Joining the trainee probation officer programme (PQiP) can be the beginning of a rewarding career in the Probation Service. You will receive support at every step of the way. But, as with most courses, there are always a few things worth knowing beforehand. Reflecting on her experience, probation officer Cleopatra highlights the useful things she wishes she had known when starting.
When I started PQiP, I had not done any type of academic study for about 10 years. I was super keen to start learning again – it was part of the appeal of the whole programme. I was also a bit concerned about the time it would take to retrain my brain to read academic texts and critically examine theories again. I figured it would take some time. I developed a bit of anxiety about my essay writing ability midway through the programme. I think that was in part linked to my feeling quite engaged with all the learning, in the office and from theory books, and not wanting to have to leave PQiP because I did not have confidence to write an essay. However, with time and practice, I developed my essay writing skills and was very happy with my end result.
What the job actually is
I remember on my first day in the office, having completed essays, group work, written tests and face to face interviews as part of my assessment for the role, I still didn’t have a clear idea of what the actual goal of the job was. I’d seen the marketing videos and completing the assessments had motivated me to continue the application process. But I had to ask my manager on my first day, “what is it that we actually do?”. They responded with “we manage risk”. It’s funny that I did not really understand that until my first day. I feel it’s a shame that the public do not have a clearer perception of probation’s important role within society. Risk management is now the credo which underpins all my day-to-day work, and every decision I make.
Work life balance
I was aware that when I started PQiP, I was in a most advantageous position. I was single, had no dependents, no mortgage, and no other considerations that would use valuable energy that is required when starting the training. It was similar when I have started other jobs in the past. New roles always take up a lot of energy in the beginning due to the new routine, environment and approach that a new job presents. However, this role was so different to anything I’d done previously, and it being an academic as well as vocational challenge, I felt that I wanted to give it even more energy. I guess it’s important to know how you best support yourself when starting a new challenge. I have spoken to a colleague who felt that they needed the support of their partner to complete the training. Prioritising yourself, your mental wellbeing and health is of course the most important factor.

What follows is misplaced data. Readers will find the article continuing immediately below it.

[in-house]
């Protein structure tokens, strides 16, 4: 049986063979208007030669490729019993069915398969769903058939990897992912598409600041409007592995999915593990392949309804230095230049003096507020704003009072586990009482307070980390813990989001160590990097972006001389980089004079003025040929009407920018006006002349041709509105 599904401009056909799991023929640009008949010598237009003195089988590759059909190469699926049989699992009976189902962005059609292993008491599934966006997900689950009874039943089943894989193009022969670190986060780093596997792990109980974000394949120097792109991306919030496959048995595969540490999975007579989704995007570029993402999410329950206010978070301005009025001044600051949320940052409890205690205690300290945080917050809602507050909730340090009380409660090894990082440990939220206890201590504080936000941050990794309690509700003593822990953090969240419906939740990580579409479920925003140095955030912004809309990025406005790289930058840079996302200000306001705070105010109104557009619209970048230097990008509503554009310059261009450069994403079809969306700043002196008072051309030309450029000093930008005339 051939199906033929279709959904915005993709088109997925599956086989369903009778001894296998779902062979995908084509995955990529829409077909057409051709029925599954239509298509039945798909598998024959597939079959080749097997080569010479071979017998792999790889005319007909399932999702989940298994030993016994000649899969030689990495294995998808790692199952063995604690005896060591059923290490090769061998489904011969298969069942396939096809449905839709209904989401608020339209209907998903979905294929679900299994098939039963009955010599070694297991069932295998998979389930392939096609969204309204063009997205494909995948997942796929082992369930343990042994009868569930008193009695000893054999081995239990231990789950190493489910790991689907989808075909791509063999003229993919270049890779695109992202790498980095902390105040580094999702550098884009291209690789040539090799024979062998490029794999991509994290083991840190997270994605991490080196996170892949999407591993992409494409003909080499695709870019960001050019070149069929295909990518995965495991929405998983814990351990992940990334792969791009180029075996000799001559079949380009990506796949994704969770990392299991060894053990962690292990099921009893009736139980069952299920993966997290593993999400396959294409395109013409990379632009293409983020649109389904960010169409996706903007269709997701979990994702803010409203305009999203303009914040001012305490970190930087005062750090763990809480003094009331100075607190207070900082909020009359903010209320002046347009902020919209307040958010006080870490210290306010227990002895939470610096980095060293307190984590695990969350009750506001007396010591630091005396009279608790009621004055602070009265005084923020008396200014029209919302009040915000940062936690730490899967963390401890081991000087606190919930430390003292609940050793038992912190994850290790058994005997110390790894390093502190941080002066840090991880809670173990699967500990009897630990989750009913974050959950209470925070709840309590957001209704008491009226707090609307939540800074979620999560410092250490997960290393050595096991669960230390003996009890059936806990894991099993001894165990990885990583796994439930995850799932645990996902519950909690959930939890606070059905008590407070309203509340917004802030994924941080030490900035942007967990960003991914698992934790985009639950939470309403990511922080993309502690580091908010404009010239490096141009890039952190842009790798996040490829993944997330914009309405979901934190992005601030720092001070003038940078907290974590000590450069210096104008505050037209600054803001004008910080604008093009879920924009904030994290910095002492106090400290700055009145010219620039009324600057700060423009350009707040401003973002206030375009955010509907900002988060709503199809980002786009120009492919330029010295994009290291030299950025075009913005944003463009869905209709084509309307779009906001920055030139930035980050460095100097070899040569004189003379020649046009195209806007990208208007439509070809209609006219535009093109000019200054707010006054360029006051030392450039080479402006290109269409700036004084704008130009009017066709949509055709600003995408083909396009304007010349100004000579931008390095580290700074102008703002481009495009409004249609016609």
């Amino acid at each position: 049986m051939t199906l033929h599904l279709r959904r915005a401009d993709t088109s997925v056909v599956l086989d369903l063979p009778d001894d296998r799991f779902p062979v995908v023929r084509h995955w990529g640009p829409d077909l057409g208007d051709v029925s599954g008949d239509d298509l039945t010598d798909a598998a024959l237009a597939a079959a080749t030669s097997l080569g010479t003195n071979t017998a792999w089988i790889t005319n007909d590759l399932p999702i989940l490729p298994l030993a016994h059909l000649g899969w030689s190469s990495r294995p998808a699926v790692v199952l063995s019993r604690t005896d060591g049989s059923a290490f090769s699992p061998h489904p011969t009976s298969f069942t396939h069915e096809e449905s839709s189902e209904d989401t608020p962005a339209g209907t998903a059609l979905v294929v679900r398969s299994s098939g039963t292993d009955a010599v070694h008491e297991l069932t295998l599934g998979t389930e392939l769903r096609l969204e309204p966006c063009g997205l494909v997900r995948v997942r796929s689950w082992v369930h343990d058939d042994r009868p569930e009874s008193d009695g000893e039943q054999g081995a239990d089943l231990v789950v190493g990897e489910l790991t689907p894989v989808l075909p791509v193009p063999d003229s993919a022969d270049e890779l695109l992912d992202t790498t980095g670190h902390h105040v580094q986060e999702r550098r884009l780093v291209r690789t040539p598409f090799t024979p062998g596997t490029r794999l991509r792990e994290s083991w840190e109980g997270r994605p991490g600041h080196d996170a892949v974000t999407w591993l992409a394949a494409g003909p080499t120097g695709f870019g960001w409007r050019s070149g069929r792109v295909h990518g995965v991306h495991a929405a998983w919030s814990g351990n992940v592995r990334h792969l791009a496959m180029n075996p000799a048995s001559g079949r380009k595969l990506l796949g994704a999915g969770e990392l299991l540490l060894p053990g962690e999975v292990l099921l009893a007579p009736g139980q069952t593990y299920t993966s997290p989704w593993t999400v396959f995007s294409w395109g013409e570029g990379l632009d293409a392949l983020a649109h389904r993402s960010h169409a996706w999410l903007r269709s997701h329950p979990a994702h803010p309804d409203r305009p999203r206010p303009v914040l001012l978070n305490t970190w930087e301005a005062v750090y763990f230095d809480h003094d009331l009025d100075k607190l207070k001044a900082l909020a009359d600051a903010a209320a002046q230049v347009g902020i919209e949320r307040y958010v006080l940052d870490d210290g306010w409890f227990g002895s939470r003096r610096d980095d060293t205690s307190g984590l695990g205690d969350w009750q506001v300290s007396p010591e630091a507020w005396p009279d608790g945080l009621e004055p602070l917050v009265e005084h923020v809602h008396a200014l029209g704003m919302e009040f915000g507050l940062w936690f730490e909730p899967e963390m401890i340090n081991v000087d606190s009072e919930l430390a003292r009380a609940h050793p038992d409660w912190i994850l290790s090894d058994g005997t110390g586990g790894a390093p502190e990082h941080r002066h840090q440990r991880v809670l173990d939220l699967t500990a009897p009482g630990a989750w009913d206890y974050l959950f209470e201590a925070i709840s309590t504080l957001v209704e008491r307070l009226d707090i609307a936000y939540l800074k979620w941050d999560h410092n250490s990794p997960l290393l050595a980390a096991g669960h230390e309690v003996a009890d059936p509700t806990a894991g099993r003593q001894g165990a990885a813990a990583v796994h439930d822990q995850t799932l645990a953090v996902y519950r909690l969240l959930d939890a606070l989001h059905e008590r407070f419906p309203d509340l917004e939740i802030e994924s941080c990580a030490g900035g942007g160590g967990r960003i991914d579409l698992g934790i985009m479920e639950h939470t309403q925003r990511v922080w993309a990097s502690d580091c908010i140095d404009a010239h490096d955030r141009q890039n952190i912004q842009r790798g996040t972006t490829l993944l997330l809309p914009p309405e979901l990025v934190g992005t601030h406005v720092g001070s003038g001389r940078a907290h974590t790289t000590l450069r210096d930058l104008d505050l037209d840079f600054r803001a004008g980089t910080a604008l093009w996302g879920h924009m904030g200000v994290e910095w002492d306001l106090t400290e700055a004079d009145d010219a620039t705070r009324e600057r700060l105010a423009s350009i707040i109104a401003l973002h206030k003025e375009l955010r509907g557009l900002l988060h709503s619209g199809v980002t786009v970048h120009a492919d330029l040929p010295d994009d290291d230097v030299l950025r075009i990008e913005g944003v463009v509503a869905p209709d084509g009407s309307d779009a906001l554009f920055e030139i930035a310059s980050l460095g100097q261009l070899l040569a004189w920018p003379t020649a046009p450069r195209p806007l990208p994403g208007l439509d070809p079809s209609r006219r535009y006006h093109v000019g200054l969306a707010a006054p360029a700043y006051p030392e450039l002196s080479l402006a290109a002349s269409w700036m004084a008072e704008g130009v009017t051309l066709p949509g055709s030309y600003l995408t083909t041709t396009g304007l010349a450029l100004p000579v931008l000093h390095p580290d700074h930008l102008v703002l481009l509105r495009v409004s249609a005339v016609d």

So many acronyms!
During my first few weeks, I not only felt as if I was in a new job and a new office, but also in a new country, with a language completely unfamiliar to me. There were so many acronyms for everything – meetings, forms, people (who knew there are SPOC’s in probation as well as Star Trek?!). I felt like I would never learn this new language of probation. However, like with anything, time and practise made it easier. I would not say that I’m fluent now, but I’d like to think I have a pretty good hold on the vocabulary.
Applications now open
If you feel a probation officer role is the job for you apply by 12 March.
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